You may comfortable with the logic of mathematical induction, but still feel uncomfortable with how to actually write up the proof. So here is an example taken from class today, presented in several different ways. Let’s prove the following:

**Claim**. For every integer $n\geq 1$ the following equality holds: $$\sum_{i=1}^n (2i-1)= n^2.$$

In other words, we are claiming that the sum of the first $n$ odd integers equals $n^2$. We will give several different proofs. None are particularly eloquent, but hopefully they will at least give you a flavor for the type of language you might use in writing up such a proof.

### A Careful Proof by Induction

Following the notation in our textbook, let $S$ be the set of all positive integers $n$ for which the claim is true. Observe that the claim is true for $n=1$ (since $1 = 1^2$), so $1\in S$. (That was our **base case**.) Now suppose that $k\in S$ for some positive integer $k$. In other words, suppose the claim is true for some positive integer $k$, i.e., $\sum_{i=1}^k (2i-1)=k^2$. (This is our **induction hypothesis**.) We must show that $k+1\in S$, i.e., that the claim is true for $k+1$. In other words, we must show (somehow) that $\sum_{i=1}^{k+1} (2i-1) = (k+1)^2$. We now observe the following:

\begin{align*}

\sum_{i=1}^{k+1} (2i-1) &= \left(\sum_{i=1}^k (2i-1)\right) + \left(2(k+1)-1\right)\quad \text{(splitting off the last term from the sum)}\\

&= \left(\sum_{i=1}^k (2i-1)\right)+2k+1\quad \text{(simplifying)}\\

&= k^2+2k+1\quad \text{(by our induction hypothesis!)}\\

&= (k+1)^2.

\end{align*}

We have thus proven that the claim is true for $k+1$. By induction, it follows that the claim is true for all $n\geq 1$.

### A Casual Proof by Induction

The above proof is fine, if a bit wordy. Here is a more informal proof. We proceed by induction. The case $n=1$ is clear. Suppose now the claim holds for some positive integer $k$. Then observe that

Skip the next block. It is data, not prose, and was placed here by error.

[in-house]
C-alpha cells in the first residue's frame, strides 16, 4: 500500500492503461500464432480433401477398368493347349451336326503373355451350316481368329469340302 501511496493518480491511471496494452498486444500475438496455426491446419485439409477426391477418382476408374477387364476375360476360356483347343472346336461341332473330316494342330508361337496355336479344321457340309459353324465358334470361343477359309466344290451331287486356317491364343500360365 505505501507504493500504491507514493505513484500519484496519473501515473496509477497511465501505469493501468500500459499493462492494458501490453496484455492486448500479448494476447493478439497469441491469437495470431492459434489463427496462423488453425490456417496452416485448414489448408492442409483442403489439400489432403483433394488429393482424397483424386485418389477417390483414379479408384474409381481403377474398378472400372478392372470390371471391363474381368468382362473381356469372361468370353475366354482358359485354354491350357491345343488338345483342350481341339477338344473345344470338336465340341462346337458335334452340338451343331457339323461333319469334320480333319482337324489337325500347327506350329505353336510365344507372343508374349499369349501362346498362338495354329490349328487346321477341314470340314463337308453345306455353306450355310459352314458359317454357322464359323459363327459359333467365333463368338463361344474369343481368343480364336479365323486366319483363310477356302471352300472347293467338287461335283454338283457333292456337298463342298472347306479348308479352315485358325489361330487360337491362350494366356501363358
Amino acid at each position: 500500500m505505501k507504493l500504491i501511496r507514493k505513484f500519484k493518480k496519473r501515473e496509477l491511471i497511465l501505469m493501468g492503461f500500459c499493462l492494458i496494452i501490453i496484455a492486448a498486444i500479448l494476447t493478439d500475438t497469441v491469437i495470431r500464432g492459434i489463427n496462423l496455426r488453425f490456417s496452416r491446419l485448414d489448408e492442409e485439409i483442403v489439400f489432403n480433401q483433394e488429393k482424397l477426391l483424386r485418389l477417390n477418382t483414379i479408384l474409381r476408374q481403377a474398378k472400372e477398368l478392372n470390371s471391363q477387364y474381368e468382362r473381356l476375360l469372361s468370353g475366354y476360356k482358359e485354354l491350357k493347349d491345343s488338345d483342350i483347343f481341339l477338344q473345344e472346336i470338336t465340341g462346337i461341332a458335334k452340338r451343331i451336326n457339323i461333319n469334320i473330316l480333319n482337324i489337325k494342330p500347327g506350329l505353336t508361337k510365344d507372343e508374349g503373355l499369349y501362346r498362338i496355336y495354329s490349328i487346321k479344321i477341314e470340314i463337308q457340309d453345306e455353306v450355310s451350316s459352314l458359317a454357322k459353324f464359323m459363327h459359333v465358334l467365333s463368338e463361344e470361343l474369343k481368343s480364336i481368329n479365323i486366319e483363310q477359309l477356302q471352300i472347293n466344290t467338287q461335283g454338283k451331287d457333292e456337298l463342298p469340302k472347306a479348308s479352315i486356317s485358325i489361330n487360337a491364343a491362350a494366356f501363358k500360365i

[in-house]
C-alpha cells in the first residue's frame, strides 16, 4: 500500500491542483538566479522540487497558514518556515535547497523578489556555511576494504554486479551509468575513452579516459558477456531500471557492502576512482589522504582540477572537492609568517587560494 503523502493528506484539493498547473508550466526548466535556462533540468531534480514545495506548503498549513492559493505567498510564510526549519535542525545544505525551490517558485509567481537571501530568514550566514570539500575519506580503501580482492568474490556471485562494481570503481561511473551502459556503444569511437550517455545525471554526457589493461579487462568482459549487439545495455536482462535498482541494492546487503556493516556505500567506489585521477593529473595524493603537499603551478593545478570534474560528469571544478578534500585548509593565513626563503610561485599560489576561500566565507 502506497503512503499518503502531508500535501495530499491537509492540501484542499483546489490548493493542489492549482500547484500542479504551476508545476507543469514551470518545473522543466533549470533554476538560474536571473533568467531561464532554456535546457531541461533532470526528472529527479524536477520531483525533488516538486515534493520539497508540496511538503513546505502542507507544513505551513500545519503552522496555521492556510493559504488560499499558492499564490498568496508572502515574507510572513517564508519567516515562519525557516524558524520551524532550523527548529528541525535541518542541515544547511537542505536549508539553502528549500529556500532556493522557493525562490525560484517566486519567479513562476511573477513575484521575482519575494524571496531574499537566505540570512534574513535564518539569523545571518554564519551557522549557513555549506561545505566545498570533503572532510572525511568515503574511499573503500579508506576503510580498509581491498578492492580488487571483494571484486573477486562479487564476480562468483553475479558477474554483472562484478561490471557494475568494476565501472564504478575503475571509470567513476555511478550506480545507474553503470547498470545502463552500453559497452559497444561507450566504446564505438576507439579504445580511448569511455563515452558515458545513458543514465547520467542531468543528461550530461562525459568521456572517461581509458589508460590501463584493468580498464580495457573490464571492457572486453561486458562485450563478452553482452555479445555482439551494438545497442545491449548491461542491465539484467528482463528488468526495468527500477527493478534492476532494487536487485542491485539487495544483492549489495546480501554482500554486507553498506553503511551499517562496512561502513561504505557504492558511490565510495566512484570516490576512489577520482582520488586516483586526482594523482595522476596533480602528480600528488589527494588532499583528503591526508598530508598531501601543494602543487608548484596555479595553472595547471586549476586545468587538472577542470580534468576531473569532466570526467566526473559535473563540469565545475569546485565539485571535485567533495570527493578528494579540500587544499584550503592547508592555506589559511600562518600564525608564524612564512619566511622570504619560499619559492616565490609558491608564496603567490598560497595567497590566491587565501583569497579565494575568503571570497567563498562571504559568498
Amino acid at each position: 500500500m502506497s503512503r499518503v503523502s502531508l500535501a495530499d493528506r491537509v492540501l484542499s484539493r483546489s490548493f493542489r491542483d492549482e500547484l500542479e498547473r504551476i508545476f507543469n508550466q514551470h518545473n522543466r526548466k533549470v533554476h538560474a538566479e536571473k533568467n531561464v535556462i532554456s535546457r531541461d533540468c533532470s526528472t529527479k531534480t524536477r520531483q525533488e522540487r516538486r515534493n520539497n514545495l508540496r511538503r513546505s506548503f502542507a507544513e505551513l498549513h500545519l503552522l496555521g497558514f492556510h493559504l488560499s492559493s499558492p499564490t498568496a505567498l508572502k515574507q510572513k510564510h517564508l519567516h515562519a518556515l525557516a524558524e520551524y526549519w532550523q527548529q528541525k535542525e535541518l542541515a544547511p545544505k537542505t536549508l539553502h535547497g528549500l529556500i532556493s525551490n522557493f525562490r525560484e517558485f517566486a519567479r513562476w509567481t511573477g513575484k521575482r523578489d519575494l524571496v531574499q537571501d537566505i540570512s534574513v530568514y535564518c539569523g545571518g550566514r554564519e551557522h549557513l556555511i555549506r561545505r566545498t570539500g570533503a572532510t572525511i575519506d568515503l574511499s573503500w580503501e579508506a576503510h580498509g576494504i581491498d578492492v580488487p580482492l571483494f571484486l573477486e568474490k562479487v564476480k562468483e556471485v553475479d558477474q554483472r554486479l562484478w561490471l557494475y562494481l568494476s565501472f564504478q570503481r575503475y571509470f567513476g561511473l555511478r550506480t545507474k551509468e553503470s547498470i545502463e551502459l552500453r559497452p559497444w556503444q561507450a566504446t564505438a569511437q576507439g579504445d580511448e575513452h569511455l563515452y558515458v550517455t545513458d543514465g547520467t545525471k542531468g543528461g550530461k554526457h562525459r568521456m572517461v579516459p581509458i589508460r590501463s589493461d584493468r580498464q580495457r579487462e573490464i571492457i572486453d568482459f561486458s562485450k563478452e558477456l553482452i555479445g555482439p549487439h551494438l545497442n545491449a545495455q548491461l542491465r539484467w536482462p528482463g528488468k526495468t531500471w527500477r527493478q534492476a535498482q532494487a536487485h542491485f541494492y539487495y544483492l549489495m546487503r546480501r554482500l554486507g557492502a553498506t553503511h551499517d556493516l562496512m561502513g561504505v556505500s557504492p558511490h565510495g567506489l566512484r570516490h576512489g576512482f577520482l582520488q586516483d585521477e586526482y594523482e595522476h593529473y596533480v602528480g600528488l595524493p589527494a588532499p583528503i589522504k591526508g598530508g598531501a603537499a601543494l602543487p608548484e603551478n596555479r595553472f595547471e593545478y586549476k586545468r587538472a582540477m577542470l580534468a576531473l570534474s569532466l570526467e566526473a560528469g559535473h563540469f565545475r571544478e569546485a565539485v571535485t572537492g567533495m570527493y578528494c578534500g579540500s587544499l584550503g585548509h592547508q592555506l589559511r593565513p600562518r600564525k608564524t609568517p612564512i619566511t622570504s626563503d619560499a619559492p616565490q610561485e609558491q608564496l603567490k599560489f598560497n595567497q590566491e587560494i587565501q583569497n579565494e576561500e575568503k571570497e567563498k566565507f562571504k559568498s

\[

\sum_{i=1}^{k+1} (2i-1) = \left(\sum_{i=1}^k (2i-1)\right) + 2k+1 = k^2+2k+1 = (k+1)^2,

\]
where the second equality held by the induction hypothesis. We’ve therefore proven that the claim holds for $k+1$, and hence the claim is true for all $n\geq 1$.

### A Proof without Induction

Here is a third proof, that hides the induction by relying on the fact that we already proved (in class, by induction) that $\sum_{i=1}^n i = \frac{n(n+1)}{2}$ for all $n\geq 1$. Observe that

\[

\sum_{i=1}^n (2i-1) = 2\sum_{i=1}^n i – \sum_{i=1}^n 1 = 2\cdot \frac{n(n+1)}{2}-n = n(n+1)-n = n^2.

\]

There are countless other proofs of this claim, some quite surprising. Here is a so-called *proof without words*, stolen from Wikipedia:

John DoeSeptember 27, 2016 at 11:16 pmHow formal do you want the proofs in the homework to be? And why can I comment here without login/sign-up but need to for the forums for 341.

RobSeptember 28, 2016 at 7:01 amThe homework proofs don’t need to be overly formal. Aim for a level that is readable and would convince a skeptical student in our class.

As for the forums, that was a mistake on my part. It seems there was a separate setting I missed. Sorry about that! I have enabled anonymous posting in the forums, so you should be able to post there now.

John Doe?September 30, 2016 at 12:24 amThank you for the info and change,

can I stay as John Doe dough.

RobSeptember 30, 2016 at 7:57 amYep.